The notion of Messiah comes from a Hebrew word and is very frequent in the religion. Written with a capital letter (Messiah), allows you to refer to the Son of God, descendant of David, whose advent into the world was promised by the prophets to the Jewish people.
The Messiah, therefore, is the Anointed, a man with the God’s spirit. The concept is also used to name a being sent by God himself who brings peace to the world and that seeks to restore God’s Kingdom on the Land.
The existence of a messiah appears in different religions. For the Jews, the arrival of the Messiah is anticipated as a revelation of God made through the Torah. The christians They understand that the Messiah will come as God’s king, restorer, and servant, and they believe that Christ is the Messiah.
It was through God’s revelation that the belief in the Messiah for the Jews. A large number of messianic prophecies are recorded in Genesis, thanks to which it would be possible to distinguish him from the rest of men once he arrived on Earth. It should be mentioned that for Judaism the doctrine of the Messiah does not occupy a central position, as it does with Christianity, but this does not mean that it is not significant at certain moments in its history.
Starting in 607 BC, the Jewish people were forced to leave Israel and Judea for the capital of the empire of Nebuchadnezzar II, during a period known as Captivity or Babylonian Captivity, which ended when the Persians conquered Babylon in 537 BC. stage, the figure of the Messiah acquired a special importance, since it represented the figure of the savior.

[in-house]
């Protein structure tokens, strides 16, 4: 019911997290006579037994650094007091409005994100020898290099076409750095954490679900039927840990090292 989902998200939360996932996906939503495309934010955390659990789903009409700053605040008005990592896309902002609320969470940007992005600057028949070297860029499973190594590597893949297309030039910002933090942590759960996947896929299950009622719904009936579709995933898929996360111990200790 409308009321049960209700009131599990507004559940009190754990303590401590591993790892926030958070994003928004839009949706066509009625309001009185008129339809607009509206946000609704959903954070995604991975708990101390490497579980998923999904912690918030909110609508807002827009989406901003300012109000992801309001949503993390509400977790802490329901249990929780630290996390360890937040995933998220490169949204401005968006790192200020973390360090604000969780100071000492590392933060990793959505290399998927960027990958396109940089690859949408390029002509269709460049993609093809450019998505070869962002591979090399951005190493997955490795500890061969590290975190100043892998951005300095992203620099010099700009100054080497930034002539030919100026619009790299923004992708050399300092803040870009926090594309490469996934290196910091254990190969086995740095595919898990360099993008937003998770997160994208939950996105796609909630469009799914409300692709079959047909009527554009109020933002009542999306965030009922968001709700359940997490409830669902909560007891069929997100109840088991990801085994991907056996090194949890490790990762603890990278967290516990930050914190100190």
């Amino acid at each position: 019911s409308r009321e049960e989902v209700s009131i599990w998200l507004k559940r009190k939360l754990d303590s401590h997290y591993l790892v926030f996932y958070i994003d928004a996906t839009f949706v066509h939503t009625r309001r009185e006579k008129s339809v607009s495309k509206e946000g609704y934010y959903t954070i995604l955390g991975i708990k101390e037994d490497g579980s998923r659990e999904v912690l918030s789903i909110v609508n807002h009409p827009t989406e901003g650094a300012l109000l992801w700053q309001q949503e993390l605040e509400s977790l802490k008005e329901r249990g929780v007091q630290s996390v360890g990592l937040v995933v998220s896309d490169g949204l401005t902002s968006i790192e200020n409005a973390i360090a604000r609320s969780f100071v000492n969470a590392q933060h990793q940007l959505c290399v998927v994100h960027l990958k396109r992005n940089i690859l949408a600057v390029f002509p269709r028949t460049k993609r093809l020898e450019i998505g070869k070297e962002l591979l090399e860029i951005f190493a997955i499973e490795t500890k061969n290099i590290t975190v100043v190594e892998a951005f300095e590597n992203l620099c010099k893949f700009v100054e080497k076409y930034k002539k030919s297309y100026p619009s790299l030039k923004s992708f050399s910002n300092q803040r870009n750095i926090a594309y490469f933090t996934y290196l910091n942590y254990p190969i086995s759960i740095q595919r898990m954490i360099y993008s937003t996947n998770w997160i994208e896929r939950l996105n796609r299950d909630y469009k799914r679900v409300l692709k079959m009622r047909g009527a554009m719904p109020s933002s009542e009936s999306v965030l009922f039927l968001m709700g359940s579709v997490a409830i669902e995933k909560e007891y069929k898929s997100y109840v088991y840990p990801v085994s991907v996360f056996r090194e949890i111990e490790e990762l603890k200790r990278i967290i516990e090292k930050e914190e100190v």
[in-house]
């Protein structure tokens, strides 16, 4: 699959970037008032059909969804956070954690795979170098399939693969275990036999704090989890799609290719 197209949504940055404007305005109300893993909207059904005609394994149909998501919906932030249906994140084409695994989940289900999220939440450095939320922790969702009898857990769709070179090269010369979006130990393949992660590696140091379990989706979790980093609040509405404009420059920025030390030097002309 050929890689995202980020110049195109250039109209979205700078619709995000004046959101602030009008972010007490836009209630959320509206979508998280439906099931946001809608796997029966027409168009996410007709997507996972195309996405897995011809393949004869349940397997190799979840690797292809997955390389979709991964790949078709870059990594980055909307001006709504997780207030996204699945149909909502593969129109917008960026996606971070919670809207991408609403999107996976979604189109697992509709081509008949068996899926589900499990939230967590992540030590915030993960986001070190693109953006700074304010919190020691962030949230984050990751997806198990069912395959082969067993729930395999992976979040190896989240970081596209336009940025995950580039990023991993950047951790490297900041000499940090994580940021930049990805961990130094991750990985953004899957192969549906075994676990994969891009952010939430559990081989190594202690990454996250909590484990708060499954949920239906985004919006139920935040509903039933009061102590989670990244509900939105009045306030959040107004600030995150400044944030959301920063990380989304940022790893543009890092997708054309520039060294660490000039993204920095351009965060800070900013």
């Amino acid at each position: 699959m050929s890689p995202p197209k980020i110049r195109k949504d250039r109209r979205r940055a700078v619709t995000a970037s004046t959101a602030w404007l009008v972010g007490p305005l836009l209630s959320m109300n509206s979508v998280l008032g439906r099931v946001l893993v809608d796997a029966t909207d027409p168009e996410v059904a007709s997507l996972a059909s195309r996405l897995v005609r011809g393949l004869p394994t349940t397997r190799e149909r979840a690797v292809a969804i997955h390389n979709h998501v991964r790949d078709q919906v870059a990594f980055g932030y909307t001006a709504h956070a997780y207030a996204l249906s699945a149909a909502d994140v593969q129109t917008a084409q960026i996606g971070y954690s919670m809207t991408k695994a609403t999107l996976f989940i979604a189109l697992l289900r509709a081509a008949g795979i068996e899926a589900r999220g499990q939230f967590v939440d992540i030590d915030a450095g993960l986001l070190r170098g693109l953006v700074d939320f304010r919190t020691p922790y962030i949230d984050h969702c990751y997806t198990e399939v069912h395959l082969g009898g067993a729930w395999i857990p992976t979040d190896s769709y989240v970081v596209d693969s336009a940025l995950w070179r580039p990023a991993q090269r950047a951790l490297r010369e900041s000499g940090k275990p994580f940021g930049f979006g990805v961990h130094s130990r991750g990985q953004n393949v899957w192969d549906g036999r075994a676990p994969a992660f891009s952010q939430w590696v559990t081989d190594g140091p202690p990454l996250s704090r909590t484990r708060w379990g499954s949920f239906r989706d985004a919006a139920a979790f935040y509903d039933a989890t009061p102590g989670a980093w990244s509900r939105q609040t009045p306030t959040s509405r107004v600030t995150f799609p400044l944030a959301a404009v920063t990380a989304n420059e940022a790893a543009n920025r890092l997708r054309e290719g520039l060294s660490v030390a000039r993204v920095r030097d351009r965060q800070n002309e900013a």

The theologian Jewish Maimonides, who lived in the Middle Ages, left behind in his writings indispensable material to understand the concept of Messiah according to the vision of the Jewish people, and he was one of the scholars who was most interested in this subject. He claimed to firmly believe in the arrival of the Messiah and promised to wait for him no matter how long it took.
In the Bible, the figure of the Messiah is shown from very different perspectives, since throughout its pages we see him in such antagonistic roles as absolute king and servant, which profoundly influenced the perception that Christians have of him .
A substantial difference between Judaism and Christianity’s conception of the Messiah resides in the fact that Judaism, through the Torah, promises his coming to the Land to save all the descendants of Abraham, Isaac and Jacob, of the twelve tribes of Israel, while Christianity understands the promise as a gift to all humanity, as a guarantee of redemption for all men.
In popular language
Beyond the precise scope of religion, the person (real or imaginary) in which people deposit a excessive confidence to achieve a goal or solve a problem. Those who actually achieve a very important and unthinkable goal are also often referred to as messiahs. For example: “Diego Maradona was the messiah of Argentina in Mexico ’86”, “We have to understand that the new Minister of Economy will not be a messiah who will bring us out of the crisis with magic”, “In this team there is no messiah, but we are about twenty colleagues who work with the same goal”, “Michael Jordan dressed as messiah to give the Chicago Bulls a new title”.